Senator Wiener says he plans to introduce another bill focused on expungement as separate legislation in a future session should SB 519 be signed into law. This bill could be similar to AB-1793, which automated the expungement process for cannabis following the passage of Proposition 64.

Removal of KetamineKetamine was removed from the list of substances included in SB 519 following a June 2021 State Assembly Public Safety Hearing where it was described by the bill’s opposition as a “date rape drug.” Opponents cited information provided in the federal Drug Enforcement Administration (DEA) fact sheet on ketamine, although exact sources for this claim are unclear. 

Personal Possession Limits – A change in SB 519 that specified possession limits was added prior to a State Assembly Health Committee hearing on July 13, 2021. The addition of possession limits led to a backlash by advocates who viewed these restrictions as an invitation for law enforcement to continue harmful prosecutorial strategies associated with the drug war. 

Advocates for the bill point out that possession limits set by SB 519 would be considerably larger than what is currently allowed under Measure 110, Oregon’s recent decriminalization legislation. They argue that such limits would offer protection for those in possession of larger amounts by allowing groups of people to aggregate substances. 

Supporters of the revised version of SB 519 also explain that language describing “personal possession” would leave it up to the courts to decide what constitutes a reasonable amount for a person to possess – eventually setting a precedent which might be considerably lower than what is included in the bill’s current amended language.

Possession Limits Established in July 2021 Amendment to SB 519

SubstancePossession Threshold Approximate Doses
DMT2 grams40 (50mg doses)
Ibogaine15 grams30 (500mg doses)
LSD0.01 grams50 (200μg doses)
Psilocybin2 grams or 4 ounces of plant or fungi (113 grams)22.5 (5g doses)
Psilocyn2 grams or 4 ounces of plant or fungi (113 grams)22.5 (5g doses)
MDMA4 grams26.5 (150mg doses)
Mescaline4 grams16 (250mg doses)
*Approximate doses are for calculation purposes only and should not be used as guidance for recommended use. Source: Allan Steiner

A Coalition of Support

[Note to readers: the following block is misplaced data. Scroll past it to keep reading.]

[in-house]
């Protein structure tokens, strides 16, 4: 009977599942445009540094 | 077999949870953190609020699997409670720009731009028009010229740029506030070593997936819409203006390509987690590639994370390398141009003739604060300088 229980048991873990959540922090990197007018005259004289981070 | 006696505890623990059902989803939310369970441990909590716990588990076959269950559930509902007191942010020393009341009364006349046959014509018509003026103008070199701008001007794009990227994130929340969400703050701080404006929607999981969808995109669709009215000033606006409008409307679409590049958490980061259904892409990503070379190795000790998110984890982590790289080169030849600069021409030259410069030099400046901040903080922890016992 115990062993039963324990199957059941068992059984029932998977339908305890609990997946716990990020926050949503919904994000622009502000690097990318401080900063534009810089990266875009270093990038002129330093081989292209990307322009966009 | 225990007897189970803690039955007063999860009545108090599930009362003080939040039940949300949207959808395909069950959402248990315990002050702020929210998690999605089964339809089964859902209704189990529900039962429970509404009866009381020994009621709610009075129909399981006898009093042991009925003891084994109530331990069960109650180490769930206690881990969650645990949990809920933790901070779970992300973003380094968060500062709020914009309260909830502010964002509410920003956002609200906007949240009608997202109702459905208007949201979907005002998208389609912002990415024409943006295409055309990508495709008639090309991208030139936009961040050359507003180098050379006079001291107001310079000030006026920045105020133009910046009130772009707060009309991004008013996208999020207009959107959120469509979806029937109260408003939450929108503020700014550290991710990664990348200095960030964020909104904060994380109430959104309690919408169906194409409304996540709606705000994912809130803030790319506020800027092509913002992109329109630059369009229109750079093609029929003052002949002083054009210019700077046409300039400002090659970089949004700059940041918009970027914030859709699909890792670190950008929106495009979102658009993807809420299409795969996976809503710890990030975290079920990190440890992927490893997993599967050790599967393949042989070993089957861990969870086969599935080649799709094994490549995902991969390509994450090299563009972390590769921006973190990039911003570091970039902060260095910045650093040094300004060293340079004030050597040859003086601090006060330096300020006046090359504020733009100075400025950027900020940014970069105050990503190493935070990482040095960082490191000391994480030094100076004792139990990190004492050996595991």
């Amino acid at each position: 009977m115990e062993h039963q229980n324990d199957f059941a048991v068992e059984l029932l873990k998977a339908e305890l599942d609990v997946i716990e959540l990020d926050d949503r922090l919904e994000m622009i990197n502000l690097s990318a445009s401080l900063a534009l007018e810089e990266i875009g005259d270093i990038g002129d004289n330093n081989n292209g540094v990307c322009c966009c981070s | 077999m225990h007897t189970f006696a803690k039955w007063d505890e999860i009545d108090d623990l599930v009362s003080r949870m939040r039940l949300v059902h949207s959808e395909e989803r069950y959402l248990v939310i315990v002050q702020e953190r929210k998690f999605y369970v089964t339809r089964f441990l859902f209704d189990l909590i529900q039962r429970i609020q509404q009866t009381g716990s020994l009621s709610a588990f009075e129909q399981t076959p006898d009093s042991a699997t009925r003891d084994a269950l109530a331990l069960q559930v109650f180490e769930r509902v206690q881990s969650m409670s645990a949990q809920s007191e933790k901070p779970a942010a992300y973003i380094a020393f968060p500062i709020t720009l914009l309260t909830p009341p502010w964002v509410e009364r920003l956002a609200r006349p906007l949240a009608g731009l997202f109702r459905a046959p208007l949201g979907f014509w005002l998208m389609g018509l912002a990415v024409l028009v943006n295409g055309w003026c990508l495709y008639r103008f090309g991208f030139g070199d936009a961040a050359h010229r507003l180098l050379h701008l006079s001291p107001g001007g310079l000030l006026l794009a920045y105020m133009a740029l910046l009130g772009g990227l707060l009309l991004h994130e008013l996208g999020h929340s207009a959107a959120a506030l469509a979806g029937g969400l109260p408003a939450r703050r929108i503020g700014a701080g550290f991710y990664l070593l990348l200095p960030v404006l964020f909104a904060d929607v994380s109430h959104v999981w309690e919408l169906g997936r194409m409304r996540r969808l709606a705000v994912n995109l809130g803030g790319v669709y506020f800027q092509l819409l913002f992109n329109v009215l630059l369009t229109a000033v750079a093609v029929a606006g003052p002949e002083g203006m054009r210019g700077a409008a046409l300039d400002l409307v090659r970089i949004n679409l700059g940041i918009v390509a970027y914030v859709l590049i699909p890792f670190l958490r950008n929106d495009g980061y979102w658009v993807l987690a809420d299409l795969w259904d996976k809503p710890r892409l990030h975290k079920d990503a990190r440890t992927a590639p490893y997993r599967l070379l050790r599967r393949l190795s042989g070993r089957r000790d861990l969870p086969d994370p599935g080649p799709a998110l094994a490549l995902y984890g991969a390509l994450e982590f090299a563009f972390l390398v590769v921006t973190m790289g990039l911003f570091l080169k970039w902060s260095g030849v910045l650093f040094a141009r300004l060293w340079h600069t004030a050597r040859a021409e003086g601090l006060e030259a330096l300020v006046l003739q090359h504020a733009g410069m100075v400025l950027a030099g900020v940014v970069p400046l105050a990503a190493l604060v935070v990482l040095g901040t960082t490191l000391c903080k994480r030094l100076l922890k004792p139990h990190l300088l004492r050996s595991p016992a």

In the California Assembly, advocates for SB 519 continue to argue for its passage. The bill is co-authored by Senator Josh Newman (D-Fullerton) and Sydney Kamlager (D-Los Angeles) and Assembly members Evan Low (D-San Jose), Alex Lee (D-Fremont) and Bill Quirk (D-Hayward).

The legislation also is co-sponsored by two combat veteran service organizations; Heroic Hearts Project, an organization that connects veterans to psychedelic therapy for treating complex trauma, and Veterans Exploring Treatment Solutions (VETS), which provides resources, research, and advocacy for U.S. military veterans seeking psychedelic-assisted therapies for traumatic brain injury (TBI), post-traumatic stress disorder (PTSD), addiction, and other mental health conditions. 

The large coalition of advocates across the psychedelic space gave SB 519 broad support early on in the legislative process, including the California Attorneys for Criminal Justice, Chacruna Institute, City of Oakland Councilmember Noel Gallo, City of Oakland Councilmember Sheng Thao, DC Marijuana Justice, Dr. Bronner’s, Health in Justice Action Lab, Law Enforcement Action Partnership, McAllister Garfield, P.C., Multidisciplinary Association for Psychedelic Studies (MAPS), New Approach Advocacy, North Star Project, Pacific Neuroscience Institute, Sacred Garden Community Church, San Francisco Bay Area Hispanic Chamber of Commerce, San Francisco Psychedelic Society, San Francisco Public Defender, Students for Sensible Drug Policy UC Berkeley Chapter, The Huichol Center for Cultural Survival and Traditional Art, Unlimited Sciences, and Veterans of War.

The New Approach PAC, a nonprofit political action committee, has supported lobbying for SB 519. New Approach aggregates donations to candidates and supports ballot initiatives with a focus on cannabis and criminal justice policy reform. The organization has supported a number of state level drug reform initiatives in addition to SB 519, including Proposition 64 which legalized adult cannabis use under California law, and Oregon Measure 109, which was passed by voters in 2020. More recently New Approach has been involved in two new ballot initiatives in Colorado where voters in Denver decriminalized Psilocybin in 2019. 

The primary funding source behind efforts to pass SB 519 has been Doctor Bronner’s Magic Soap Company and its Cosmic Engagement Officer (CEO) David Bronner. Bronner and his company have been a major source of funding across the psychedelic space, as detailed in the company’s 2020 financial stewardship report.

Groups that have stated their opposition to SB 519 include the California College and University Police Chiefs Association, California Narcotic Officers’ Association, California Police Chiefs Association, California State Sheriffs’ Association, Congress of Racial Equality, International Faith Based Coalition, and the Peace Officers’ Research Association of California.